Will Google Glass Elevate Citizen Journalism?
That's the claim being made by documentary filmmaker Chris Barrett, who is responsible for what may be the first-ever arrest captured using the device.
Kecia Lynn has worked as a technical writer, editor, software developer, arts administrator, summer camp director, and television host. A graduate of Case Western Reserve University and the Iowa Writers' Workshop, she is currently living in Iowa City and working on her first novel.
What's the Latest Development?
Last week, documentary filmmaker and PRServe founder Chris Barrett was on a New Jersey boardwalk testing the video recording feature of Google Glass when he happened upon what appeared to be the aftermath of a fight. He continued to record and ended up with what he says may be the first-ever arrest of an individual captured by the device. Not surprisingly, he says, "I've always been about capturing stories and being a story-teller, so having a device that will change the way people capture stories is unbelievable."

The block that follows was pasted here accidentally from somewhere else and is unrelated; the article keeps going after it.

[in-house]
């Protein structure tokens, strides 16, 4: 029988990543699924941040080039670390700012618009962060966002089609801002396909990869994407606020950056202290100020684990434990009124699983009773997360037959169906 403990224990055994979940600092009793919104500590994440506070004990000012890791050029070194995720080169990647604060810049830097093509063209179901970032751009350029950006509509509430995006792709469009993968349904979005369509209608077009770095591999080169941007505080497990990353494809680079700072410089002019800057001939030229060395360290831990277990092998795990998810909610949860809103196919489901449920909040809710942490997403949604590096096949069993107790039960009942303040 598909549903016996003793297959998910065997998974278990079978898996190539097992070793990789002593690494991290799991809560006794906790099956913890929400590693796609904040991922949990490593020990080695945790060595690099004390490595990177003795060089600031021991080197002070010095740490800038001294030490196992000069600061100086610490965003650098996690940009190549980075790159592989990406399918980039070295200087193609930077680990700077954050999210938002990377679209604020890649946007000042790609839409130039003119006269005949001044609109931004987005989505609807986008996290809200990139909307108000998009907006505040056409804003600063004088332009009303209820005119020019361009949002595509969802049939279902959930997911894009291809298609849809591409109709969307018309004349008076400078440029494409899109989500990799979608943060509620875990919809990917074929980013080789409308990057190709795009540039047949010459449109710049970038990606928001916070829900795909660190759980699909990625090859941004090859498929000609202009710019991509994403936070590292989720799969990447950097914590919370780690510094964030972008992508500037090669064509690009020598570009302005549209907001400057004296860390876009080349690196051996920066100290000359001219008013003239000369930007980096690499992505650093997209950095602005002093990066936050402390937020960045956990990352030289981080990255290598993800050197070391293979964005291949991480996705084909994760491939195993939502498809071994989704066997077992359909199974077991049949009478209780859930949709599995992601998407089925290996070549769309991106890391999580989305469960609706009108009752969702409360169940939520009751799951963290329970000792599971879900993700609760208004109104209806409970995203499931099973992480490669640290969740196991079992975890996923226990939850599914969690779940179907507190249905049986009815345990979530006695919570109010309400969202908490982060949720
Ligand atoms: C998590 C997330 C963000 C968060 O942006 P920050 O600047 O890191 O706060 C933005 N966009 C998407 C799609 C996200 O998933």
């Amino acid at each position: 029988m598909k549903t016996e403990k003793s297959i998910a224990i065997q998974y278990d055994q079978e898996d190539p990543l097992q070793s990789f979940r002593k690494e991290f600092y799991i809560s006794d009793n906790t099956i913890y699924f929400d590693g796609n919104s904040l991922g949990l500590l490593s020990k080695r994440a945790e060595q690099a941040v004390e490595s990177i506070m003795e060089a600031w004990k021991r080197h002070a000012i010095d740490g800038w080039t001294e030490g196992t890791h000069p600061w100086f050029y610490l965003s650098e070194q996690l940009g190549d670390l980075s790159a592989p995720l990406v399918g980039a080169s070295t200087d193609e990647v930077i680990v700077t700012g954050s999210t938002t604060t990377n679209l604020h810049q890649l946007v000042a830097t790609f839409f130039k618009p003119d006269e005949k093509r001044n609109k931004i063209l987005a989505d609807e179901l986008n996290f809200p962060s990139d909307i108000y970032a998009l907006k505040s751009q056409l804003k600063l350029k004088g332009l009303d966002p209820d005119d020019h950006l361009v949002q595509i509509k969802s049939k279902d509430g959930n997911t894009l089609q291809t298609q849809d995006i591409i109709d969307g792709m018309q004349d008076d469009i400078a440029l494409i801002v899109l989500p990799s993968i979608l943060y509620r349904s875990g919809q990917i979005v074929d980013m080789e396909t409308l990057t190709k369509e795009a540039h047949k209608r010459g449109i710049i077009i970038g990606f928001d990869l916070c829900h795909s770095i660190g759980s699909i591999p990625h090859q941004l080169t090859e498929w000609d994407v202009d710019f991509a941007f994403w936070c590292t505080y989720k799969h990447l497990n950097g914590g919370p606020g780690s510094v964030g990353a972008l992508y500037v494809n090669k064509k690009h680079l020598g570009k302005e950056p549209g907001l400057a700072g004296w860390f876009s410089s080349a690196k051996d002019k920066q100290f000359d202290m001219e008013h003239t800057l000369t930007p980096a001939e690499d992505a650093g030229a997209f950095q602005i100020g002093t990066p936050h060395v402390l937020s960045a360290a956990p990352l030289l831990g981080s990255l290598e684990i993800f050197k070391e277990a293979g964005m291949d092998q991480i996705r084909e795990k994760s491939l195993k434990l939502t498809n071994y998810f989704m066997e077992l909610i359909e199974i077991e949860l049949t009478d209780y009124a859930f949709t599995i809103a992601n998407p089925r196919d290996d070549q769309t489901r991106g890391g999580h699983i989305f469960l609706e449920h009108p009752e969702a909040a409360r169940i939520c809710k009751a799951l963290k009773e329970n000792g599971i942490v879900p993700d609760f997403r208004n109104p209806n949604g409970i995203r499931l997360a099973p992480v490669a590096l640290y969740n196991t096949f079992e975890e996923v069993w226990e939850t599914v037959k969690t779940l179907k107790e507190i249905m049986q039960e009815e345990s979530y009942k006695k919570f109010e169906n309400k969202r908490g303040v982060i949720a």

What's the Big Idea?
Recording events using mobile phones is no longer uncommon, but when the phone is held up, at least it's obvious to passersby -- and perhaps the people being viewed -- that recording is taking place. This isn't the case with Google Glass, at least not while it's still months away from decorating the local Best Buy. Barrett himself admits that he might not have gotten so close to the action had he been using a regular smartphone. However, he believes that the potential for citizen journalism is huge: "[E]veryone's going to have their entire life captured … first words, first steps … but also people getting shot, and natural disasters."
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